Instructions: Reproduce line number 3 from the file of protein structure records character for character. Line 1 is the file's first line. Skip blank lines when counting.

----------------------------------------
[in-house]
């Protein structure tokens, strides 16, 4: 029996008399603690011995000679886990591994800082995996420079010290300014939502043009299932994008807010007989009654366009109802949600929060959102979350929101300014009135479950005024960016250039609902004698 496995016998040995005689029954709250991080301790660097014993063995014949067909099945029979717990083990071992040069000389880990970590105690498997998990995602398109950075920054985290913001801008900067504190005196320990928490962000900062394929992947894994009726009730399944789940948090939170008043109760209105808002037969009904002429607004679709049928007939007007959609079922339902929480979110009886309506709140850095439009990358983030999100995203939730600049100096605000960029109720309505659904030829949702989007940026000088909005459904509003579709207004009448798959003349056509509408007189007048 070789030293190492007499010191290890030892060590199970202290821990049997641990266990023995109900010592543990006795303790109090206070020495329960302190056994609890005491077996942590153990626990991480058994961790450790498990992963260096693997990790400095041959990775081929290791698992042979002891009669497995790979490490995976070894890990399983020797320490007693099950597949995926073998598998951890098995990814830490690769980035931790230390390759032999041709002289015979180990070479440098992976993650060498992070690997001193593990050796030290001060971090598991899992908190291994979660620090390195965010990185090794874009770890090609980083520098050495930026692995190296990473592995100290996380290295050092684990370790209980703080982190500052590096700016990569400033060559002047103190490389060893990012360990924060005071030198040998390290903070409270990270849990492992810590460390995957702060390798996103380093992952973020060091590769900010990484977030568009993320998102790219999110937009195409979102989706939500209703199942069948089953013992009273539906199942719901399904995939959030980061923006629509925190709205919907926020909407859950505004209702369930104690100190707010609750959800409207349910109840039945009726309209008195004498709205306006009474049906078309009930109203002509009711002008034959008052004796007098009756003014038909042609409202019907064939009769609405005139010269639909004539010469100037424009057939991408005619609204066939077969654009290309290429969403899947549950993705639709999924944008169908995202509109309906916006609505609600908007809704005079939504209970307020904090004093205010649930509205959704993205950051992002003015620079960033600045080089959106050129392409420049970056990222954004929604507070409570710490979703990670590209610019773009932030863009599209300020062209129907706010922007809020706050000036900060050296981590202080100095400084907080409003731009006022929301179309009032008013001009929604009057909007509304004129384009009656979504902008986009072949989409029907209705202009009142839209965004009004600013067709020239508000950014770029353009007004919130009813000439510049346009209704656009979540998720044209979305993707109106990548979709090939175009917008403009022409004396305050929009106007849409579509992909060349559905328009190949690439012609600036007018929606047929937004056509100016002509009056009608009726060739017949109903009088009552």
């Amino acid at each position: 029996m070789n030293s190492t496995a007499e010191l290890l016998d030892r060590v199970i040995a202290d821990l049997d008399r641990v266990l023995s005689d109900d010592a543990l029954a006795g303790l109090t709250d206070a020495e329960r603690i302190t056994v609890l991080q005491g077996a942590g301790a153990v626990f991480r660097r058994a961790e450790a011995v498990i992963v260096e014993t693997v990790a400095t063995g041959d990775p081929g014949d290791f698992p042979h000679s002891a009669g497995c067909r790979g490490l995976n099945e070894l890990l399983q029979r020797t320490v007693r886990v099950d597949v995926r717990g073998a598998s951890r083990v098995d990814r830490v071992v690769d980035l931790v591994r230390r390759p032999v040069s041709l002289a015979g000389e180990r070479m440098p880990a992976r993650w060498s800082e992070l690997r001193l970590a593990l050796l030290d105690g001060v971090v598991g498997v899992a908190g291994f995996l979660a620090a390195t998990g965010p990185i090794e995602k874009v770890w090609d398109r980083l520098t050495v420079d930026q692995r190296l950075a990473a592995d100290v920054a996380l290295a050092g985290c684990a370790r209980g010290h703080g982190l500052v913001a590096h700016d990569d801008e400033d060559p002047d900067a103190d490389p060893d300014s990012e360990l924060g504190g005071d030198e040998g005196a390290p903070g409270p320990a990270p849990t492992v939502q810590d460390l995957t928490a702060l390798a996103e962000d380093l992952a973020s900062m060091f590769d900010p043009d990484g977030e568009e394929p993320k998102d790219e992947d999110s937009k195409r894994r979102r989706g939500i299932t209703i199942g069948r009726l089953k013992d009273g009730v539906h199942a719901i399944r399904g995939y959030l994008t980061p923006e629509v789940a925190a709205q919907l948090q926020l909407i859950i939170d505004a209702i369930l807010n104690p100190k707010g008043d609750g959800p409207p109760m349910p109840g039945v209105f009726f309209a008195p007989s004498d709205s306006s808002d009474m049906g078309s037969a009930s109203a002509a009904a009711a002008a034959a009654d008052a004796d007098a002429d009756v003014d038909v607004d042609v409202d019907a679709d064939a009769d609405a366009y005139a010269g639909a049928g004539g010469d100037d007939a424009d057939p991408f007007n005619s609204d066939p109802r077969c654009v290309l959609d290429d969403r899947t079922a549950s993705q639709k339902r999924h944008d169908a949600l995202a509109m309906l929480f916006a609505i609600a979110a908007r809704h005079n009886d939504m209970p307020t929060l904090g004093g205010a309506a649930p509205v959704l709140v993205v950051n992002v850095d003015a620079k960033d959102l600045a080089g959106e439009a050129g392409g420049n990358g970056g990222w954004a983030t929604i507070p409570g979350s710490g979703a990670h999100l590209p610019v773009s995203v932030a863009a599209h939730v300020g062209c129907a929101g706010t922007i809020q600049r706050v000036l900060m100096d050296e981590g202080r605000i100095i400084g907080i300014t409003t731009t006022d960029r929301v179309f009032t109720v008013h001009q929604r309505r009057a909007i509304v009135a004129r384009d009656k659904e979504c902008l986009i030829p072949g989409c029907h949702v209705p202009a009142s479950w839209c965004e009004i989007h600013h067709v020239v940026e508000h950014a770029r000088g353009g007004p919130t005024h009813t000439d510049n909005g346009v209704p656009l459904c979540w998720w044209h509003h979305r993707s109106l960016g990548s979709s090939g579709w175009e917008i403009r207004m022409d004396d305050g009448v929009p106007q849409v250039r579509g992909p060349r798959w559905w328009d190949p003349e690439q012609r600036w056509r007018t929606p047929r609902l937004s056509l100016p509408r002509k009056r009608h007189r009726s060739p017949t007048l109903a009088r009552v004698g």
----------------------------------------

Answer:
């Amino acid at each position: 029996m070789n030293s190492t496995a007499e010191l290890l016998d030892r060590v199970i040995a202290d821990l049997d008399r641990v266990l023995s005689d109900d010592a543990l029954a006795g303790l109090t709250d206070a020495e329960r603690i302190t056994v609890l991080q005491g077996a942590g301790a153990v626990f991480r660097r058994a961790e450790a011995v498990i992963v260096e014993t693997v990790a400095t063995g041959d990775p081929g014949d290791f698992p042979h000679s002891a009669g497995c067909r790979g490490l995976n099945e070894l890990l399983q029979r020797t320490v007693r886990v099950d597949v995926r717990g073998a598998s951890r083990v098995d990814r830490v071992v690769d980035l931790v591994r230390r390759p032999v040069s041709l002289a015979g000389e180990r070479m440098p880990a992976r993650w060498s800082e992070l690997r001193l970590a593990l050796l030290d105690g001060v971090v598991g498997v899992a908190g291994f995996l979660a620090a390195t998990g965010p990185i090794e995602k874009v770890w090609d398109r980083l520098t050495v420079d930026q692995r190296l950075a990473a592995d100290v920054a996380l290295a050092g985290c684990a370790r209980g010290h703080g982190l500052v913001a590096h700016d990569d801008e400033d060559p002047d900067a103190d490389p060893d300014s990012e360990l924060g504190g005071d030198e040998g005196a390290p903070g409270p320990a990270p849990t492992v939502q810590d460390l995957t928490a702060l390798a996103e962000d380093l992952a973020s900062m060091f590769d900010p043009d990484g977030e568009e394929p993320k998102d790219e992947d999110s937009k195409r894994r979102r989706g939500i299932t209703i199942g069948r009726l089953k013992d009273g009730v539906h199942a719901i399944r399904g995939y959030l994008t980061p923006e629509v789940a925190a709205q919907l948090q926020l909407i859950i939170d505004a209702i369930l807010n104690p100190k707010g008043d609750g959800p409207p109760m349910p109840g039945v209105f009726f309209a008195p007989s004498d709205s306006s808002d009474m049906g078309s037969a009930s109203a002509a009904a009711a002008a034959a009654d008052a004796d007098a002429d009756v003014d038909v607004d042609v409202d019907a679709d064939a009769d609405a366009y005139a010269g639909a049928g004539g010469d100037d007939a424009d057939p991408f007007n005619s609204d066939p109802r077969c654009v290309l959609d290429d969403r899947t079922a549950s993705q639709k339902r999924h944008d169908a949600l995202a509109m309906l929480f916006a609505i609600a979110a908007r809704h005079n009886d939504m209970p307020t929060l904090g004093g205010a309506a649930p509205v959704l709140v993205v950051n992002v850095d003015a620079k960033d959102l600045a080089g959106e439009a050129g392409g420049n990358g970056g990222w954004a983030t929604i507070p409570g979350s710490g979703a990670h999100l590209p610019v773009s995203v932030a863009a599209h939730v300020g062209c129907a929101g706010t922007i809020q600049r706050v000036l900060m100096d050296e981590g202080r605000i100095i400084g907080i300014t409003t731009t006022d960029r929301v179309f009032t109720v008013h001009q929604r309505r009057a909007i509304v009135a004129r384009d009656k659904e979504c902008l986009i030829p072949g989409c029907h949702v209705p202009a009142s479950w839209c965004e009004i989007h600013h067709v020239v940026e508000h950014a770029r000088g353009g007004p919130t005024h009813t000439d510049n909005g346009v209704p656009l459904c979540w998720w044209h509003h979305r993707s109106l960016g990548s979709s090939g579709w175009e917008i403009r207004m022409d004396d305050g009448v929009p106007q849409v250039r579509g992909p060349r798959w559905w328009d190949p003349e690439q012609r600036w056509r007018t929606p047929r609902l937004s056509l100016p509408r002509k009056r009608h007189r009726s060739p017949t007048l109903a009088r009552v004698g």